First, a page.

In theory, the player can create an entire customized world (though it is kind of baffling that the planet map uses the occasional real-world location set upon the a fictionalized version of Earth) by linking one town to the next. This is pretty neat and a real pull that helps to get players invested in the game: play enough and you can be the architect of a brave new world.
There’s plenty of choice involved in kicking off each new settlement as well. CXL 2012’s city building mechanics are streamlined enough for accessibility but complex enough that those who put the time and effort into exploring them will be amply rewarded. From different styles of road to picking the layout of a city (it is equally possible to create an Orwellian nightmare of carefully plotted, uniform offices and bland residences as it is to build a colourful resort town), CXL 2012 contains enough variety to appeal to the casually and seriously invested alike.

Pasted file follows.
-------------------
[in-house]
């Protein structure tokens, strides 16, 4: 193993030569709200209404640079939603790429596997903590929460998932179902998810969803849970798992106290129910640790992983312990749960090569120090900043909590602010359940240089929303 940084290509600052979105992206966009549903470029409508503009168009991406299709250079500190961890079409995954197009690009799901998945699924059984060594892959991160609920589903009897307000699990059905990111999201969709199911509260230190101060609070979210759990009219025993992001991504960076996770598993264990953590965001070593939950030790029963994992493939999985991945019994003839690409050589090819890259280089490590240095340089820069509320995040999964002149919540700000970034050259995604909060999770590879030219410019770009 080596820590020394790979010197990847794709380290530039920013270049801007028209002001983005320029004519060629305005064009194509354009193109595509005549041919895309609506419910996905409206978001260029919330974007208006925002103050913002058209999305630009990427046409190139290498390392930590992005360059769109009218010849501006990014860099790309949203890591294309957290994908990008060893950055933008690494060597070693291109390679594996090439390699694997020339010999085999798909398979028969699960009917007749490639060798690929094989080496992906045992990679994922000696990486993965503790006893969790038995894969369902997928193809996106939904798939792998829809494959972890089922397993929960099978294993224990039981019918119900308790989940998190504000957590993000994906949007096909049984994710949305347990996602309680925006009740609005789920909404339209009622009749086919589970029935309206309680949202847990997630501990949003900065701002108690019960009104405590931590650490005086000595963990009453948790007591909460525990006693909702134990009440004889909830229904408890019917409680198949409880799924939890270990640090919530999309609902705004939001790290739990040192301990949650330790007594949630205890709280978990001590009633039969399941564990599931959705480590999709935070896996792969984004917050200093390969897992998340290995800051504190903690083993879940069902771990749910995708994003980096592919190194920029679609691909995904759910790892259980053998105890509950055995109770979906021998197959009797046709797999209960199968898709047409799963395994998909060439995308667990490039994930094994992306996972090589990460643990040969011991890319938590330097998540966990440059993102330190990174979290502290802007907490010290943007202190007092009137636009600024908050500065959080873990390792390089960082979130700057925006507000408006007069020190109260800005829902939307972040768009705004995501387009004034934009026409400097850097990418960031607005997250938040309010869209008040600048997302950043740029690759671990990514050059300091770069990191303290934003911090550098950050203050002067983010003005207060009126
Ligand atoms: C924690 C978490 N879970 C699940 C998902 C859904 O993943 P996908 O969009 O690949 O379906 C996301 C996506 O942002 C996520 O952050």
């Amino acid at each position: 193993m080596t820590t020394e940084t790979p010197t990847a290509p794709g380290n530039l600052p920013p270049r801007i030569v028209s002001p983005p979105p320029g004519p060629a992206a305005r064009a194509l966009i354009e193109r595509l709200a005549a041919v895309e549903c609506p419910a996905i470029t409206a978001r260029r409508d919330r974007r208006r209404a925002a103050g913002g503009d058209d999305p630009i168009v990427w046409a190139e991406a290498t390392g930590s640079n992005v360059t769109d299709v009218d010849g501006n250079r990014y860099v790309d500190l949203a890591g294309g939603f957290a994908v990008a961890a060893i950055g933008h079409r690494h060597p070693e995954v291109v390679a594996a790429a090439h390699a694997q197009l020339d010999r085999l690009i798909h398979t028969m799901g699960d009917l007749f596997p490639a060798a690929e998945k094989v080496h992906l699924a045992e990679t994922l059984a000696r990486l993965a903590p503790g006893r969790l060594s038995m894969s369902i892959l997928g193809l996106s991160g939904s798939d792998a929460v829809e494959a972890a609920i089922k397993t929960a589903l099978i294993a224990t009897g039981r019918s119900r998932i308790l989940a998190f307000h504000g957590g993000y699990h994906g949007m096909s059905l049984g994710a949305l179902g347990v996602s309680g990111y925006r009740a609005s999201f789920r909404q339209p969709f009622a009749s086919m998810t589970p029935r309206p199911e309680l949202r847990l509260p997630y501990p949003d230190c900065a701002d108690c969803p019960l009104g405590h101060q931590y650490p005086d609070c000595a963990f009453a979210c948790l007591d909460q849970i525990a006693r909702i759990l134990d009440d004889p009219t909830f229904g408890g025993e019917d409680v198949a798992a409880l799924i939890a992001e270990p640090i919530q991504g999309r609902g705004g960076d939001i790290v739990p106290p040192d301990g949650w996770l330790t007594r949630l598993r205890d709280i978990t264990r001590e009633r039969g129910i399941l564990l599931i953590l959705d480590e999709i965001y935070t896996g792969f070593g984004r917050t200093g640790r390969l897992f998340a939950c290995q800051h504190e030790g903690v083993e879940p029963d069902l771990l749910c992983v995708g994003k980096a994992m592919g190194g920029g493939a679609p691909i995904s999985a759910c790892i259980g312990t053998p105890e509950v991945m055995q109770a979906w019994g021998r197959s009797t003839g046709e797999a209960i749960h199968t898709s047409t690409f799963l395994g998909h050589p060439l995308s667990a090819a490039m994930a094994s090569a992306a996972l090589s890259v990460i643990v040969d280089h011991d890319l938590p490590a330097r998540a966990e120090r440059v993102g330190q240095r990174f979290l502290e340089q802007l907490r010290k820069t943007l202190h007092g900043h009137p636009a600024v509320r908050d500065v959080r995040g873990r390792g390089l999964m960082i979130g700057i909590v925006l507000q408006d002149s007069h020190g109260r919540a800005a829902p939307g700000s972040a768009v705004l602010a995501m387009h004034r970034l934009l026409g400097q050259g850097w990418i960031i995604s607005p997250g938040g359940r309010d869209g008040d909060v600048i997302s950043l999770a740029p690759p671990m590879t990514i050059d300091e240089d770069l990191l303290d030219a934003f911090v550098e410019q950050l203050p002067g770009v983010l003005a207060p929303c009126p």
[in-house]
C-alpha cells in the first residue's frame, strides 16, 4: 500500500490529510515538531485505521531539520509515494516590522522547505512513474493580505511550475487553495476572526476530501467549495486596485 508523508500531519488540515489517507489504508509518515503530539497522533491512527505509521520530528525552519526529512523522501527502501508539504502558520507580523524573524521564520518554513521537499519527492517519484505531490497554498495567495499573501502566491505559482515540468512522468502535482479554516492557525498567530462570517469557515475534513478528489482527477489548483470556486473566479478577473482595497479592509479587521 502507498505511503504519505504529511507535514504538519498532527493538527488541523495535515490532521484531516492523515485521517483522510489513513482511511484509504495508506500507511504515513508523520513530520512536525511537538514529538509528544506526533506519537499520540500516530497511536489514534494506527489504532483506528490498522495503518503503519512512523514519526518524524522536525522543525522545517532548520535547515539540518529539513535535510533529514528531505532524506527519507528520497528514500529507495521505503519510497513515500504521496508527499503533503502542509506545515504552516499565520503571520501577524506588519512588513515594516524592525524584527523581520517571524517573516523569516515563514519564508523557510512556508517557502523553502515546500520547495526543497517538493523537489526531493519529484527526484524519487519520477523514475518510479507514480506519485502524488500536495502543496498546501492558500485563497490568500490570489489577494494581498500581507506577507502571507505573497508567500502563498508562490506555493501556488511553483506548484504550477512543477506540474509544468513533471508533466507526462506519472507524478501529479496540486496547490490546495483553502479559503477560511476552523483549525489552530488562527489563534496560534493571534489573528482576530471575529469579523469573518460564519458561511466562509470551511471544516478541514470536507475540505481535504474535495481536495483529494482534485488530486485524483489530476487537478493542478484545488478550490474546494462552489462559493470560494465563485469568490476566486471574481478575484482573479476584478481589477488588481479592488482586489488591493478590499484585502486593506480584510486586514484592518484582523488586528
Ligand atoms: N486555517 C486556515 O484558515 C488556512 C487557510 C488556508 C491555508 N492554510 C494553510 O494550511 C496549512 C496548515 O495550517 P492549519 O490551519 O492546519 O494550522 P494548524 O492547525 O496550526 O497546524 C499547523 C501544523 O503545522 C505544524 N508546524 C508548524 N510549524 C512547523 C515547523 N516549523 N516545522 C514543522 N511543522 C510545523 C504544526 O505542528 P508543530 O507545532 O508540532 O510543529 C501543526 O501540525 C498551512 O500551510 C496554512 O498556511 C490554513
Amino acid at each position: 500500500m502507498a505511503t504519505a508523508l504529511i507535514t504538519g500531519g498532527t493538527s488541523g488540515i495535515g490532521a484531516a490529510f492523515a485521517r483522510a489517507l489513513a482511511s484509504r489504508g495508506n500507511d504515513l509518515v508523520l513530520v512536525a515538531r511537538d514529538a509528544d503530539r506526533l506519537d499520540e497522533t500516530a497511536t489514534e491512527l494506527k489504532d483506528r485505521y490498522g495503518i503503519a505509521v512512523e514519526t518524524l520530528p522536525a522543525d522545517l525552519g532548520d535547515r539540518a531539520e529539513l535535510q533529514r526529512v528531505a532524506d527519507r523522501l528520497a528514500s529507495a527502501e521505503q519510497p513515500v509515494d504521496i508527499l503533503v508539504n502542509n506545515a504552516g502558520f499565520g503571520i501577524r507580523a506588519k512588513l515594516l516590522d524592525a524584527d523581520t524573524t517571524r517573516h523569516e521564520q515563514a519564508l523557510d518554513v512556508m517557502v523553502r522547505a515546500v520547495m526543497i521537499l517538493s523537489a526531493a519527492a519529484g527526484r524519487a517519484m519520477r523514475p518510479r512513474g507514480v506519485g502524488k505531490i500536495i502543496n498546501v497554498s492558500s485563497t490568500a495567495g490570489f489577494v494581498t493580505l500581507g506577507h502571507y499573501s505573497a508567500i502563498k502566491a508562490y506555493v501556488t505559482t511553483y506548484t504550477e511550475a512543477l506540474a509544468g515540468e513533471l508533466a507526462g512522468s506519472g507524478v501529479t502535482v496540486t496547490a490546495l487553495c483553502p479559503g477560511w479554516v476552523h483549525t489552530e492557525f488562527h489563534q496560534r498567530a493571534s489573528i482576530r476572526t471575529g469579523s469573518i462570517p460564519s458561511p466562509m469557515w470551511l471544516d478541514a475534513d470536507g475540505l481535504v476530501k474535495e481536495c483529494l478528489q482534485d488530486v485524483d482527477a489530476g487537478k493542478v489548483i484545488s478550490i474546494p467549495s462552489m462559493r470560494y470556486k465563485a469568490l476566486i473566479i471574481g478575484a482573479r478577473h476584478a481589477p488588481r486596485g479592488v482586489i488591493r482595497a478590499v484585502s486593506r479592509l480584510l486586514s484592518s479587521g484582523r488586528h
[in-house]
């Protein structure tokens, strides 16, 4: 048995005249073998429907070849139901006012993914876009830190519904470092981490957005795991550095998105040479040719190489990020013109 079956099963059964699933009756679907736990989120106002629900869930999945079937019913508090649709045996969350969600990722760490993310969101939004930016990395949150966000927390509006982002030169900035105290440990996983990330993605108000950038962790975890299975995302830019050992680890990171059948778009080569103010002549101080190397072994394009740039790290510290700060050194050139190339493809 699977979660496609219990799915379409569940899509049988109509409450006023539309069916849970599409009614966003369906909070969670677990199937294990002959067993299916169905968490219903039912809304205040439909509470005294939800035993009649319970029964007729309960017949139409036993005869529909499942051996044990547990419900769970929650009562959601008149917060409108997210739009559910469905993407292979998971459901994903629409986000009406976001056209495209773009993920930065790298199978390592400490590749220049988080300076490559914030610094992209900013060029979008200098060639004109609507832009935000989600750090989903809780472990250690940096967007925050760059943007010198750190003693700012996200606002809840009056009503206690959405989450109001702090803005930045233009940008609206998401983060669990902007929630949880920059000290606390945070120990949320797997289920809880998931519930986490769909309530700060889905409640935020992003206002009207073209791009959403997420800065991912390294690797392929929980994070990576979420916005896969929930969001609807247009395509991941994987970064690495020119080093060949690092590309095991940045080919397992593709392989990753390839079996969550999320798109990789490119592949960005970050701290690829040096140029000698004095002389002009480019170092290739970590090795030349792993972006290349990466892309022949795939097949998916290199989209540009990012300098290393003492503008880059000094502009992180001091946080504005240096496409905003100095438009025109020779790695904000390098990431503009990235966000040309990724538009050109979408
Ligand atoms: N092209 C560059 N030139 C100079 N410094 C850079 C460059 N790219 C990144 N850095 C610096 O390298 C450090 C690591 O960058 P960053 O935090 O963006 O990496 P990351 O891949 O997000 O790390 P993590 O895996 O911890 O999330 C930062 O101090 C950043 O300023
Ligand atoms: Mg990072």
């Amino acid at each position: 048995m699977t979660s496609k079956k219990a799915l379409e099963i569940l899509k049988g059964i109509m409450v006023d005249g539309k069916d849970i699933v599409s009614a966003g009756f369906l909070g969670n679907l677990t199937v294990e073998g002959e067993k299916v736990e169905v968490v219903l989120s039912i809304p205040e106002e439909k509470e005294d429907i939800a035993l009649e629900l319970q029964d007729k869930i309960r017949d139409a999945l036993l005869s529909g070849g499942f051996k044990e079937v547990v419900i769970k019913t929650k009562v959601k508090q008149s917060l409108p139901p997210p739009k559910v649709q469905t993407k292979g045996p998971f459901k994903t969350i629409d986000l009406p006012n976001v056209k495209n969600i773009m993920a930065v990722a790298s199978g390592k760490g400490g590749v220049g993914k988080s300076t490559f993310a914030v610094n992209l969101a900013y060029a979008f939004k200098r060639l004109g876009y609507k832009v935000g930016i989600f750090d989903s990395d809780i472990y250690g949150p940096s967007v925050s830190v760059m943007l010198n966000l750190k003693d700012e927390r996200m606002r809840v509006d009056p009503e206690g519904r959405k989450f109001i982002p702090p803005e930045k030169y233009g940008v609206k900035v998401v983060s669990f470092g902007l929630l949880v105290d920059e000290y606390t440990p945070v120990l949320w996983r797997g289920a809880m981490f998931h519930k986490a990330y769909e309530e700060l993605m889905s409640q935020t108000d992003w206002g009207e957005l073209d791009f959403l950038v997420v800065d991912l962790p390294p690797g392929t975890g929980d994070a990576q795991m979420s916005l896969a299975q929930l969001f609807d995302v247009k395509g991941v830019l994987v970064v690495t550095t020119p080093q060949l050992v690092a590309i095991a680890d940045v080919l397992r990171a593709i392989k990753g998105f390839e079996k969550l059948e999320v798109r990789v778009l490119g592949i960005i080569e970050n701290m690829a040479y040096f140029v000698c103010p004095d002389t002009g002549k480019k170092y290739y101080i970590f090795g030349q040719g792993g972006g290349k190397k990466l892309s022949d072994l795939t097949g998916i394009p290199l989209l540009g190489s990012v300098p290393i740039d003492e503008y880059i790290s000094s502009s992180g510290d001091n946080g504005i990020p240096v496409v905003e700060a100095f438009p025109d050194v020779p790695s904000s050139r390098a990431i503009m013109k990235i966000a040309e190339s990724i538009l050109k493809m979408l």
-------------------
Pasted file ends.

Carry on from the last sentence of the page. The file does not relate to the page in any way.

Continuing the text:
Although the inclusion of catastrophic events like hurricanes or, say, an alien invasion would probably have skirted too close to completely biting Sim City’s rhyme, this sort of thing is sadly missed. For all of the choice presented in the architectural side of CXL 2012 — the real heart of any city building sim worth its salt — missing the possibility of unforseen ruin feels both too safe and somewhat false.
This highlights another issue: the general lack of challenge. Despite a lot of messing about during my first attempt at making a city (a haphazard collection of suburbs, factories and schools that looked not unlike a Lego set recently Godzilla’d by a raging infant) I ran into no real trouble creating a sound economy or happy population. My little people seemed unbothered by the fact that their fate lay in the hands of a city planner with the foresight of a goldfish. When I saw that they needed jobs I plunked some places of employment down; when they wanted more security I gave them police officers. Even when exploring the game for the first time, there was no sense of urgency — no sense that any action performed would have consequences of any real weight.
The lack of difficulty is the part of CXL 2012 that will either win or lose fans.